The Satyam debacle hit the headlines back in January 2009. While the stock tanked and the company faced serious financial problems (all of which was splashed all over newspapers and TV screens), not much was said about the employees and their experience with suddenly having to deal with the possible loss of their jobs.
Here Siddharth Gollapudi, a former Satyam employee, shares his rollercoaster experience with the company -- from the high of beind recruited by India's fourth largest software firm to the low of possible retrenchment.
I still remember the day -- September 20, 2007 -- arguably the happiest day of my life, when Satyam visited our college (IBS, Chennai) to hire. Scores of anxious batch mates waited for the interview panel to arrive and give us a pre-placement talk. The team from Satyam arrived a good 45 minutes later. They breezed us through a very brief presentation about the company and job profile on offer for us.
A few disappointed souls (intelligent ones) opted out of the process.
The process began with a round of group discussions, fortunately for me the topic given was the one I had come well prepared for. Close to 50 students cleared the group discussions and personal interviews followed.
First to go was my close friend and then room mate Arindam. Time was passing at snail's pace that day. Arindam came out after 55 minutes and said in his characteristic style "pura puri stress interview". He looked completely strung out!
This sent a shiver down my spine...after another couple of guys, it was my turn!
I took the name of Lord Sai and walked in with a big smile on my face. About 45 minutes later I came out with an even bigger smile, quietly confident that I would get through.
It was close to 7.30 pm when the panel was done with the interviews and we were eagerly waiting for the results. The panel then started announcing the names of candidates who made it. After the announcement of a few names, the announcer found some difficulty in pronouncing a name; I knew it had to be mine, after all pronouncing "Gollapudi" for a North Indian at the first go isn't that easy.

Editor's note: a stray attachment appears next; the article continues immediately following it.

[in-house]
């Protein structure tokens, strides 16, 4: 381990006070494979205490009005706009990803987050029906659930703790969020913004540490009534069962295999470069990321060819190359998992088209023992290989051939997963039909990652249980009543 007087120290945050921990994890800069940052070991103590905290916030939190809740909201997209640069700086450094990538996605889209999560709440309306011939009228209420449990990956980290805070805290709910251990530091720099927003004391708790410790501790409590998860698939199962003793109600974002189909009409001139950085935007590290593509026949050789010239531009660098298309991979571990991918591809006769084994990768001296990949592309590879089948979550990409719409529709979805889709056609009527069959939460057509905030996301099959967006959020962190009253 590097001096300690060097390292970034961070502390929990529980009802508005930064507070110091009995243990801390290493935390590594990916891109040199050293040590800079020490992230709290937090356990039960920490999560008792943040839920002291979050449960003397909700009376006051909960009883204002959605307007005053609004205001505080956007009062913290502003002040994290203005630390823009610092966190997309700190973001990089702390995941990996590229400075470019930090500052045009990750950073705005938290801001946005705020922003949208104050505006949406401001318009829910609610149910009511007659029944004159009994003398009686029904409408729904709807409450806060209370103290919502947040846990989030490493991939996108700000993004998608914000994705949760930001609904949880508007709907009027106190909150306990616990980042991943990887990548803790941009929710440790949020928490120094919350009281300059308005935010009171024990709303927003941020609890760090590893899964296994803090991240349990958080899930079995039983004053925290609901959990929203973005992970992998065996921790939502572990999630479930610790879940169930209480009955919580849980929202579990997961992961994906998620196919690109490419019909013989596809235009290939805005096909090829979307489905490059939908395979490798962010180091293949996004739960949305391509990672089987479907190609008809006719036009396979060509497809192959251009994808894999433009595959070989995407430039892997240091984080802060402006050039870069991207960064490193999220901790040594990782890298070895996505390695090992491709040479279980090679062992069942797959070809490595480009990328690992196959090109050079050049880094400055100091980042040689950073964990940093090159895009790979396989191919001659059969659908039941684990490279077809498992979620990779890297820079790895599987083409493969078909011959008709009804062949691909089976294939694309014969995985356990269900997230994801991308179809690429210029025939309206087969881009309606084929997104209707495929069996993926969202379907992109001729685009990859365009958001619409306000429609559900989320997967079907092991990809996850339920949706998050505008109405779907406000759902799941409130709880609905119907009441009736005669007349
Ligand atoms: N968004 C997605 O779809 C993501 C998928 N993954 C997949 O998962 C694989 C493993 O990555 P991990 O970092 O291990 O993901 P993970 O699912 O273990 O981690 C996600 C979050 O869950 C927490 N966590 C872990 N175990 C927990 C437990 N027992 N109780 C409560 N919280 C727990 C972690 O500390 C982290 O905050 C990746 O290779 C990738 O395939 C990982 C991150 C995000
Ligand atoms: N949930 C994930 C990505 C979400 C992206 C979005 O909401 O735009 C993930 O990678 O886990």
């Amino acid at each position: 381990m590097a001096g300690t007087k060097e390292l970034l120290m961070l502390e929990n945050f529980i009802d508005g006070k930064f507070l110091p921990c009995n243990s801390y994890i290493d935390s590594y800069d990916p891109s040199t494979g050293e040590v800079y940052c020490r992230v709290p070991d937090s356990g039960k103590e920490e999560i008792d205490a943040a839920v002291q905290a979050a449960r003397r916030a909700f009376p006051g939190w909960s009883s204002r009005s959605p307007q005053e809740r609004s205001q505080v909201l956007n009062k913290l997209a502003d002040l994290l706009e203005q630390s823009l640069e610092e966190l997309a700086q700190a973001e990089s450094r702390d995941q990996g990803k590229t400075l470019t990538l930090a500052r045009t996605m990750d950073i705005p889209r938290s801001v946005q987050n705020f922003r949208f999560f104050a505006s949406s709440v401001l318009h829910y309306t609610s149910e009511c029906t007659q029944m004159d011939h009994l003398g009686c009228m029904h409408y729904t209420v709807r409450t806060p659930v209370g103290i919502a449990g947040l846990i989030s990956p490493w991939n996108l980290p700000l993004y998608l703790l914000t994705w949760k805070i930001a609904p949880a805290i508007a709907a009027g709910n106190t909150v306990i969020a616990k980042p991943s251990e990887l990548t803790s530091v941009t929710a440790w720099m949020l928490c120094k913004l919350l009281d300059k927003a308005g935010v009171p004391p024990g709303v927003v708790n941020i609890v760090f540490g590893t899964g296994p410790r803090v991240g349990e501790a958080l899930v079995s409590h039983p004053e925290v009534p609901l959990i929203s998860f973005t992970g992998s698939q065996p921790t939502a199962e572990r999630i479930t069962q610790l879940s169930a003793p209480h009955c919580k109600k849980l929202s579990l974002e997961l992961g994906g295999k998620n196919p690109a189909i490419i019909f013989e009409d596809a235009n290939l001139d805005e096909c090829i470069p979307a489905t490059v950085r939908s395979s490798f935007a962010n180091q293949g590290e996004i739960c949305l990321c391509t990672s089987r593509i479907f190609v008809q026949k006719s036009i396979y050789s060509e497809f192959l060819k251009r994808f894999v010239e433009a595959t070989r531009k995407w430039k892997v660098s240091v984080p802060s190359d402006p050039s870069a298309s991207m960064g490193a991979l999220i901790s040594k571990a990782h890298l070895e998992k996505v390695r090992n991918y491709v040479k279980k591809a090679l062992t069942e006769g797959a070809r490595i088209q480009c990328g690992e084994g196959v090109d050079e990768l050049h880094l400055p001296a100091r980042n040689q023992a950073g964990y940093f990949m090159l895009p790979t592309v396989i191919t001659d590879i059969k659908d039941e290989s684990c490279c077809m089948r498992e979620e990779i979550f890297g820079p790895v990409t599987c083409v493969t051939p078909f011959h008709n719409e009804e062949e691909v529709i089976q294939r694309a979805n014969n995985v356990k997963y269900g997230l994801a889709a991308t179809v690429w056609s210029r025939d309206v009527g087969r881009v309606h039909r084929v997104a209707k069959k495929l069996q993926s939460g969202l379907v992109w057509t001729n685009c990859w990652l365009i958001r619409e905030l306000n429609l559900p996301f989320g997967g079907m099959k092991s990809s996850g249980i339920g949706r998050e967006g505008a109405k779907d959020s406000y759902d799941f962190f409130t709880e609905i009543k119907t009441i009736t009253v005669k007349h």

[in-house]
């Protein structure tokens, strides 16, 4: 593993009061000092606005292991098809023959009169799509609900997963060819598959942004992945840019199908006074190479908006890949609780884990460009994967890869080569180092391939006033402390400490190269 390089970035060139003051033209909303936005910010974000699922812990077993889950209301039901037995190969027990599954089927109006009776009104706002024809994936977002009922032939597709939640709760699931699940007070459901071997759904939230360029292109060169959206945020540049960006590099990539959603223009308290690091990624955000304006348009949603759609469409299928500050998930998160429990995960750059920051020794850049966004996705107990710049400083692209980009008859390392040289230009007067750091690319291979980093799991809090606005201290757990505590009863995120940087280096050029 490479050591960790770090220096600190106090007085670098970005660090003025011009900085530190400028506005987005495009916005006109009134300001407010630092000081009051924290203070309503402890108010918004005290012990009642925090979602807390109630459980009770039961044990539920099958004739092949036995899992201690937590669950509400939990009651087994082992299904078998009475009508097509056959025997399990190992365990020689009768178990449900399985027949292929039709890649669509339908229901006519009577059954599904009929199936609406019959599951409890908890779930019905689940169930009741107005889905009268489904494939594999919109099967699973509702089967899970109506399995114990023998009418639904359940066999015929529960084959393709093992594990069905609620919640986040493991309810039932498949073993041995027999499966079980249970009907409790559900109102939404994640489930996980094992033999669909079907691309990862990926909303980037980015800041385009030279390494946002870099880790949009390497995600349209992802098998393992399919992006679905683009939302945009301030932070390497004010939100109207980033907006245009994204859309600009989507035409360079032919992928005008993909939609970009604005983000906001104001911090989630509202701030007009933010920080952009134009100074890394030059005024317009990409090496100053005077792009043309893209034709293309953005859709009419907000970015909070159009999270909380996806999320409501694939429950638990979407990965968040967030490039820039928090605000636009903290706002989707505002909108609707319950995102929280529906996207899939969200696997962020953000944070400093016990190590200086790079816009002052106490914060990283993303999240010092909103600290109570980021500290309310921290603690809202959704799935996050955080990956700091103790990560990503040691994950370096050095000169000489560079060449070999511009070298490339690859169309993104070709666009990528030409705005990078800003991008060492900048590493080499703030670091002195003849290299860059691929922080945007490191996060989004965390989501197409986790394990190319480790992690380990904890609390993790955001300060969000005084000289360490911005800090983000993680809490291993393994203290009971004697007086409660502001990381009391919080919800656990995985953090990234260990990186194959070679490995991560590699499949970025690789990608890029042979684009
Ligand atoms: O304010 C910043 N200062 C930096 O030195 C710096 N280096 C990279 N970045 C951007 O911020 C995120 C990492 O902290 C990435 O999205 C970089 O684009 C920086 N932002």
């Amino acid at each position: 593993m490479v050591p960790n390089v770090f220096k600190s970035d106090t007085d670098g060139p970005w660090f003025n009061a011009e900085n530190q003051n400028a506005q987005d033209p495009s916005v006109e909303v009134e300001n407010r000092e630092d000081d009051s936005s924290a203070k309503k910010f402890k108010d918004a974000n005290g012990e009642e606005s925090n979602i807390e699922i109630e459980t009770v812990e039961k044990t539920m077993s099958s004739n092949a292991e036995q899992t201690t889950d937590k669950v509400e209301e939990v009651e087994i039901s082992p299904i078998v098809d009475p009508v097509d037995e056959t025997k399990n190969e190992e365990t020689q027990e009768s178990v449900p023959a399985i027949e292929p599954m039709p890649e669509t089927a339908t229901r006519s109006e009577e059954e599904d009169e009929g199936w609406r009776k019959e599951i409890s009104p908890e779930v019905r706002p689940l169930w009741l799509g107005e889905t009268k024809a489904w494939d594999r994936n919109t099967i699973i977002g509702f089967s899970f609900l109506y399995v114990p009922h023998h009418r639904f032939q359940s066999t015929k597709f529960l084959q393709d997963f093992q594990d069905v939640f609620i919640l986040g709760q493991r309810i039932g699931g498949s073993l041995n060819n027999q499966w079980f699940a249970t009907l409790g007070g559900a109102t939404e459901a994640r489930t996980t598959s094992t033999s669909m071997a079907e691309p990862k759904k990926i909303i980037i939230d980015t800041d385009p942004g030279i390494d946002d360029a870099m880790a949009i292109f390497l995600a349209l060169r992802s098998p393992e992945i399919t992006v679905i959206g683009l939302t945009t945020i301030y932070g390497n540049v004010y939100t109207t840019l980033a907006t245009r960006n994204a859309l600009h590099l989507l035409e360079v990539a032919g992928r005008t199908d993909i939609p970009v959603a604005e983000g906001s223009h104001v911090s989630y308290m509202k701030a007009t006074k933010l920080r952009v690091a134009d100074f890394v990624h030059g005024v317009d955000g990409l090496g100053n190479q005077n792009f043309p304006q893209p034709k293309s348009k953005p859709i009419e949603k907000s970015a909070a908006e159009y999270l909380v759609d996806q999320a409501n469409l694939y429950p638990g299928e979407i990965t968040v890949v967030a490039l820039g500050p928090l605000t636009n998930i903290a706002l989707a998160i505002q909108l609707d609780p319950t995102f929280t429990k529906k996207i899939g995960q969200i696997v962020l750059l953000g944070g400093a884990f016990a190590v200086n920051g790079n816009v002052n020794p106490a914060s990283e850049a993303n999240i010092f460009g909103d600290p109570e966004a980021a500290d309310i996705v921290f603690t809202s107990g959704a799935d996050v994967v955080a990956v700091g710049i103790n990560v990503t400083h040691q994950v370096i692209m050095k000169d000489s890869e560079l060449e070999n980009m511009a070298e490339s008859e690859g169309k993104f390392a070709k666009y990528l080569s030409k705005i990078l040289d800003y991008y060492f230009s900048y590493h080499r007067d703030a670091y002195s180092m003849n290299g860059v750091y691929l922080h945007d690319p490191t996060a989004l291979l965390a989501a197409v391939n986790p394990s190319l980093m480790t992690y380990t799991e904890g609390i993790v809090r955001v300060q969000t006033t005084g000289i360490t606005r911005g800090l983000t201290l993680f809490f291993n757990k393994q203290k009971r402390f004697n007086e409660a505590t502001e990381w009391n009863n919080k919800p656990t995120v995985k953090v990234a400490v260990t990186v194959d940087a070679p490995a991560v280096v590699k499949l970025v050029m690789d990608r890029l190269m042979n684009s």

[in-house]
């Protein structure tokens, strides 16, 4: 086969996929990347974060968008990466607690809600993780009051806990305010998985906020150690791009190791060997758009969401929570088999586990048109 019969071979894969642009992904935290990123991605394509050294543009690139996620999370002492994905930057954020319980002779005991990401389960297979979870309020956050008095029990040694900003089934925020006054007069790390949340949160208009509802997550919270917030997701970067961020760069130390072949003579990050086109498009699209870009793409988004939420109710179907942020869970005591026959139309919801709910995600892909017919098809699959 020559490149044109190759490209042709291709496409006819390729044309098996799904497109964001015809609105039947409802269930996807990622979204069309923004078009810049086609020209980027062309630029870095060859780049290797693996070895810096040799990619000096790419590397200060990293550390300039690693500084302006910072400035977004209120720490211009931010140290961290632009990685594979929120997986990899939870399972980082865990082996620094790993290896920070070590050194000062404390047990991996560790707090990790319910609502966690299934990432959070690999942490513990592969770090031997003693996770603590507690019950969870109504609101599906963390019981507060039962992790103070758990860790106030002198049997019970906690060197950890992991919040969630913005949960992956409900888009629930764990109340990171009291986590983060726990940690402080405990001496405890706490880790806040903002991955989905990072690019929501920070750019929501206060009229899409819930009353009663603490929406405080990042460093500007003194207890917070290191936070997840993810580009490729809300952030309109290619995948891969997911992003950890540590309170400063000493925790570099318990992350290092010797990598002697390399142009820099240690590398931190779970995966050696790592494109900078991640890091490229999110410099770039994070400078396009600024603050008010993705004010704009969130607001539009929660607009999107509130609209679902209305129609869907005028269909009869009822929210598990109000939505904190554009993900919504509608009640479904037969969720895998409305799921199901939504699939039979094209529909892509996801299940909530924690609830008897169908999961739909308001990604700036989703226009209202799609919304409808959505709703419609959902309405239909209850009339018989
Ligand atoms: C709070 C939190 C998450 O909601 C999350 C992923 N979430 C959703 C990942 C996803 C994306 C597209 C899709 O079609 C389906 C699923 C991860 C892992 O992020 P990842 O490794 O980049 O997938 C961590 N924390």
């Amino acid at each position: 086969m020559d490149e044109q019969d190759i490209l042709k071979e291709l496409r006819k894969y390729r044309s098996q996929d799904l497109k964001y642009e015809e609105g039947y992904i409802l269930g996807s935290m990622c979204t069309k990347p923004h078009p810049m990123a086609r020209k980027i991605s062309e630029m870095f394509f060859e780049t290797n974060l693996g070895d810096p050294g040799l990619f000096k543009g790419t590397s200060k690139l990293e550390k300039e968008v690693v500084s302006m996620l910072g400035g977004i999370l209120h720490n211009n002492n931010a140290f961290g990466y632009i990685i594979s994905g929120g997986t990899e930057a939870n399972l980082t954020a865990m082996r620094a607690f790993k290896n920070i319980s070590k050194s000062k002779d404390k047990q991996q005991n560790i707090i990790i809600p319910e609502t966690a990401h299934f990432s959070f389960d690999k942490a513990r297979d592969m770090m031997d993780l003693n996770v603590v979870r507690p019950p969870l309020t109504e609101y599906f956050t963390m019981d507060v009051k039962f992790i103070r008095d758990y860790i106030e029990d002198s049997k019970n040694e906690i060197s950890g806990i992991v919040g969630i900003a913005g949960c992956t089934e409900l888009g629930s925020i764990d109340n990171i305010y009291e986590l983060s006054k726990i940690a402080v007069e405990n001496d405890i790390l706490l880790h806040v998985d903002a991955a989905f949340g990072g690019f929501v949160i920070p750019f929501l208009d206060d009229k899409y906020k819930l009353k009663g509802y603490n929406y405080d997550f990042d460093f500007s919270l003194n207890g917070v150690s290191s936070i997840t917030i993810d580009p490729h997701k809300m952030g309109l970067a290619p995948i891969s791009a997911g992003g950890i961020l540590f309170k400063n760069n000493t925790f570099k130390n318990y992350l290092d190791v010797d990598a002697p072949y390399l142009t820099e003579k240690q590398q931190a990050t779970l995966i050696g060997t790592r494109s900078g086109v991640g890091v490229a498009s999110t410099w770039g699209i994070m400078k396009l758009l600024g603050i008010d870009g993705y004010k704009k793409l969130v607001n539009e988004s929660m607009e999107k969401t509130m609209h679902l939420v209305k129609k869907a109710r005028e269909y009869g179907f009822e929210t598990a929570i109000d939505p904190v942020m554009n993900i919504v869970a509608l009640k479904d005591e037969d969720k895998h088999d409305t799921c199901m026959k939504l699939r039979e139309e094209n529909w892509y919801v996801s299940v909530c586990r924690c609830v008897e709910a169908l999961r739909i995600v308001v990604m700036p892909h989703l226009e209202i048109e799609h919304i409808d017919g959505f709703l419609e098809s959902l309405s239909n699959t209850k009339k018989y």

The announcement of my name was followed by me yelling "Yes!". I stood up, looked upwards and thanked the Almighty.
Arindam's name was also announced but, sadly then and fortunately now, my other roommate Sayan missed out. Both Arindam and I were on cloud 9; we hugged and congratulated each other.
I still remember me saying to Abhinav (one of my friends), "Yaar meri life bana di bhagwaan ne."
May 6, 2008 was the day I joined Satyam as a management trainee in Hyderabad. All of us assembled at SSL (Satyam School of Learning). I must admit that it is quite an impressive building. We all completed the joining formalities and finally received the coveted Satyam identity card. I felt a sense of achievement when I wore the card for the first time.
We were all supposed to attend a 15-day induction-cum-training-cum-"whatever" programme at Satyam Techology Centre (STC) from May 8.
We needed to board a STC bound Satyam bus from Anand theatre. An hour after boarding the bus we reached STC, the green sprawling Satyam International headquarters campus. I don't think anything in Satyam can get better than STC.
It boasts a tennis court, swimming pool, gym, synthetic basketball court, snooker tables and a small zoo. I fell in love with STC for its tennis court and swimming pool.
The training programme commenced and after a few hours all of us lost interest in it. With every passing day the programme became a pain for every one. The post lunch sessions witnessed a meager turnout with people bunking sessions to for leave home early. Arindam and I couldn't muster the courage to bunk the classes so we started enjoying catnaps in the training hall itself.
A few days later all of us were assigned to different departments. Arindam was assigned to a different unit and subsequently transferred to Chennai. I wanted my office to be in STC, so that I could stay at the dorm and enjoy the club facilities but as it turned out; my place of work was in the other corner of the city. I was grossly disappointed.